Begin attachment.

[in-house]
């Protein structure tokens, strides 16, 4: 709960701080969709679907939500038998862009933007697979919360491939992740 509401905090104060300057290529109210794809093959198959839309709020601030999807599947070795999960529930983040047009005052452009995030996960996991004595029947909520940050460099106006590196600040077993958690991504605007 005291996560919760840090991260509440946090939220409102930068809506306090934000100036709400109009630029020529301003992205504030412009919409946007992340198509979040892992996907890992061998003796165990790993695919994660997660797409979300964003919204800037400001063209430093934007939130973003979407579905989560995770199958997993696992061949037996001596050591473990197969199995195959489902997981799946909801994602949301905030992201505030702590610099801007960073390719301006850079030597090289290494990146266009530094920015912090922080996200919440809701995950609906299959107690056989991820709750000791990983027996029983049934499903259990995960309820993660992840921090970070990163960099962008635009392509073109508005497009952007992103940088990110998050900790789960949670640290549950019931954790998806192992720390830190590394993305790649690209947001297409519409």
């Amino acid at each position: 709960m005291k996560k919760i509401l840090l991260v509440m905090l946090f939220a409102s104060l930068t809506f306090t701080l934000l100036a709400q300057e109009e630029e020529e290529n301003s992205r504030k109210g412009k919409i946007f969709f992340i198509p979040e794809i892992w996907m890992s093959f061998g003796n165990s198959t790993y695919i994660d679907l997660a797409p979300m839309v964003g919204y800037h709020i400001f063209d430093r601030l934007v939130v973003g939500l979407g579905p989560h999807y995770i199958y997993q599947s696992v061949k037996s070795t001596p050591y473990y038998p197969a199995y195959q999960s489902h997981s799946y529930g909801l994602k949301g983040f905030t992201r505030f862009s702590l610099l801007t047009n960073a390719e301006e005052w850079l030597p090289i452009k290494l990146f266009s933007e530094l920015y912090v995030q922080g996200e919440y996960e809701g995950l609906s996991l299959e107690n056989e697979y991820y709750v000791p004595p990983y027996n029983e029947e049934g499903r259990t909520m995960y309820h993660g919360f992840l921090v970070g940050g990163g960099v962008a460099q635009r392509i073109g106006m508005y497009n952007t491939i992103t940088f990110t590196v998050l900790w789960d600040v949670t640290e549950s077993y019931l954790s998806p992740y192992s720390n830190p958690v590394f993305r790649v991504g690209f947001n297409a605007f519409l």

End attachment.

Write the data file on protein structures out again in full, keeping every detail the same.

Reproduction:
[in-house]
């Protein structure tokens, strides 16, 4: 709960701080969709679907939500038998862009933007697979919360491939992740 509401905090104060300057290529109210794809093959198959839309709020601030999807599947070795999960529930983040047009005052452009995030996960996991004595029947909520940050460099106006590196600040077993958690991504605007 005291996560919760840090991260509440946090939220409102930068809506306090934000100036709400109009630029020529301003992205504030412009919409946007992340198509979040892992996907890992061998003796165990790993695919994660997660797409979300964003919204800037400001063209430093934007939130973003979407579905989560995770199958997993696992061949037996001596050591473990197969199995195959489902997981799946909801994602949301905030992201505030702590610099801007960073390719301006850079030597090289290494990146266009530094920015912090922080996200919440809701995950609906299959107690056989991820709750000791990983027996029983049934499903259990995960309820993660992840921090970070990163960099962008635009392509073109508005497009952007992103940088990110998050900790789960949670640290549950019931954790998806192992720390830190590394993305790649690209947001297409519409």
């Amino acid at each position: 709960m005291k996560k919760i509401l840090l991260v509440m905090l946090f939220a409102s104060l930068t809506f306090t701080l934000l100036a709400q300057e109009e630029e020529e290529n301003s992205r504030k109210g412009k919409i946007f969709f992340i198509p979040e794809i892992w996907m890992s093959f061998g003796n165990s198959t790993y695919i994660d679907l997660a797409p979300m839309v964003g919204y800037h709020i400001f063209d430093r601030l934007v939130v973003g939500l979407g579905p989560h999807y995770i199958y997993q599947s696992v061949k037996s070795t001596p050591y473990y038998p197969a199995y195959q999960s489902h997981s799946y529930g909801l994602k949301g983040f905030t992201r505030f862009s702590l610099l801007t047009n960073a390719e301006e005052w850079l030597p090289i452009k290494l990146f266009s933007e530094l920015y912090v995030q922080g996200e919440y996960e809701g995950l609906s996991l299959e107690n056989e697979y991820y709750v000791p004595p990983y027996n029983e029947e049934g499903r259990t909520m995960y309820h993660g919360f992840l921090v970070g940050g990163g960099v962008a460099q635009r392509i073109g106006m508005y497009n952007t491939i992103t940088f990110t590196v998050l900790w789960d600040v949670t640290e549950s077993y019931l954790s998806p992740y192992s720390n830190p958690v590394f993305r790649v991504g690209f947001n297409a605007f519409l």